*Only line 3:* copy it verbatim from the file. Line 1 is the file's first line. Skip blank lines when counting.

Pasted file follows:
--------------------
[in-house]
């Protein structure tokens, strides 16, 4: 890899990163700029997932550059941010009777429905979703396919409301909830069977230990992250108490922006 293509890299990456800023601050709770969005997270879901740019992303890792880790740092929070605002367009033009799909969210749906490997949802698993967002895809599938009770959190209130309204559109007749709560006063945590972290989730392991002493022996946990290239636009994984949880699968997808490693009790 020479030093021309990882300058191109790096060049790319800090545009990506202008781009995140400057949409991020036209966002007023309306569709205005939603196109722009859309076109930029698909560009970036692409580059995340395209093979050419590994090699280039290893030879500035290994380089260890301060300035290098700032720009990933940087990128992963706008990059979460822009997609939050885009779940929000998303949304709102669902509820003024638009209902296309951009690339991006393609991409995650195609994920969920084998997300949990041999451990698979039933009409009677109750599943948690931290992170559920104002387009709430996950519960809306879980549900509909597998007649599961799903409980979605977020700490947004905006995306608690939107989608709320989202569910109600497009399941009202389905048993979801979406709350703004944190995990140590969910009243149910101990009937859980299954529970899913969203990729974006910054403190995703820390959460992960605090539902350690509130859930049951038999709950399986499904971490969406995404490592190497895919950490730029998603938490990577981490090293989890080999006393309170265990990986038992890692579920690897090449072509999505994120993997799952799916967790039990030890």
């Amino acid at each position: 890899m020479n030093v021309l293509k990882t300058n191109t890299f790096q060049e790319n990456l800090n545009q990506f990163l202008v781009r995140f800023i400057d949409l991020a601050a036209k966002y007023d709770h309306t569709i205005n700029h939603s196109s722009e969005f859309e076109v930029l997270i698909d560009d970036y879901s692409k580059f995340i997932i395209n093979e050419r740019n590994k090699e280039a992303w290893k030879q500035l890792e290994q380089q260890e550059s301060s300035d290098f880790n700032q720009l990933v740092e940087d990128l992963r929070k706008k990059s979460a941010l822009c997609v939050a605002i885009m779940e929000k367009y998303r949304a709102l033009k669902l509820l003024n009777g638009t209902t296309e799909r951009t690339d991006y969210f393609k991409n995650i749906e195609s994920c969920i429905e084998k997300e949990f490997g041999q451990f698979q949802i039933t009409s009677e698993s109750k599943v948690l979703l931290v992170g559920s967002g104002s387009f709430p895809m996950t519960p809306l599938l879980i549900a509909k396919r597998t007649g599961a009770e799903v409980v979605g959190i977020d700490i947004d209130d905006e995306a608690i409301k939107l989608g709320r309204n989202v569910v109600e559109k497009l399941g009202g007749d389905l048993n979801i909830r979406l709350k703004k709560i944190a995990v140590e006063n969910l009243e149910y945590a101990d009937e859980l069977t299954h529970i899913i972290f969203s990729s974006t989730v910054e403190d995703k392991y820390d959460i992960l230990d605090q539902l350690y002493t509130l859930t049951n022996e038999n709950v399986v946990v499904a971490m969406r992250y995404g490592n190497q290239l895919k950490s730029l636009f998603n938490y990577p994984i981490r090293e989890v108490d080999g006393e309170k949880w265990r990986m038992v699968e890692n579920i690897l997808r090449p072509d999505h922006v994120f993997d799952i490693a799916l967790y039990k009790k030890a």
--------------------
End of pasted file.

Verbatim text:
């Amino acid at each position: 890899m020479n030093v021309l293509k990882t300058n191109t890299f790096q060049e790319n990456l800090n545009q990506f990163l202008v781009r995140f800023i400057d949409l991020a601050a036209k966002y007023d709770h309306t569709i205005n700029h939603s196109s722009e969005f859309e076109v930029l997270i698909d560009d970036y879901s692409k580059f995340i997932i395209n093979e050419r740019n590994k090699e280039a992303w290893k030879q500035l890792e290994q380089q260890e550059s301060s300035d290098f880790n700032q720009l990933v740092e940087d990128l992963r929070k706008k990059s979460a941010l822009c997609v939050a605002i885009m779940e929000k367009y998303r949304a709102l033009k669902l509820l003024n009777g638009t209902t296309e799909r951009t690339d991006y969210f393609k991409n995650i749906e195609s994920c969920i429905e084998k997300e949990f490997g041999q451990f698979q949802i039933t009409s009677e698993s109750k599943v948690l979703l931290v992170g559920s967002g104002s387009f709430p895809m996950t519960p809306l599938l879980i549900a509909k396919r597998t007649g599961a009770e799903v409980v979605g959190i977020d700490i947004d209130d905006e995306a608690i409301k939107l989608g709320r309204n989202v569910v109600e559109k497009l399941g009202g007749d389905l048993n979801i909830r979406l709350k703004k709560i944190a995990v140590e006063n969910l009243e149910y945590a101990d009937e859980l069977t299954h529970i899913i972290f969203s990729s974006t989730v910054e403190d995703k392991y820390d959460i992960l230990d605090q539902l350690y002493t509130l859930t049951n022996e038999n709950v399986v946990v499904a971490m969406r992250y995404g490592n190497q290239l895919k950490s730029l636009f998603n938490y990577p994984i981490r090293e989890v108490d080999g006393e309170k949880w265990r990986m038992v699968e890692n579920i690897l997808r090449p072509d999505h922006v994120f993997d799952i490693a799916l967790y039990k009790k030890a």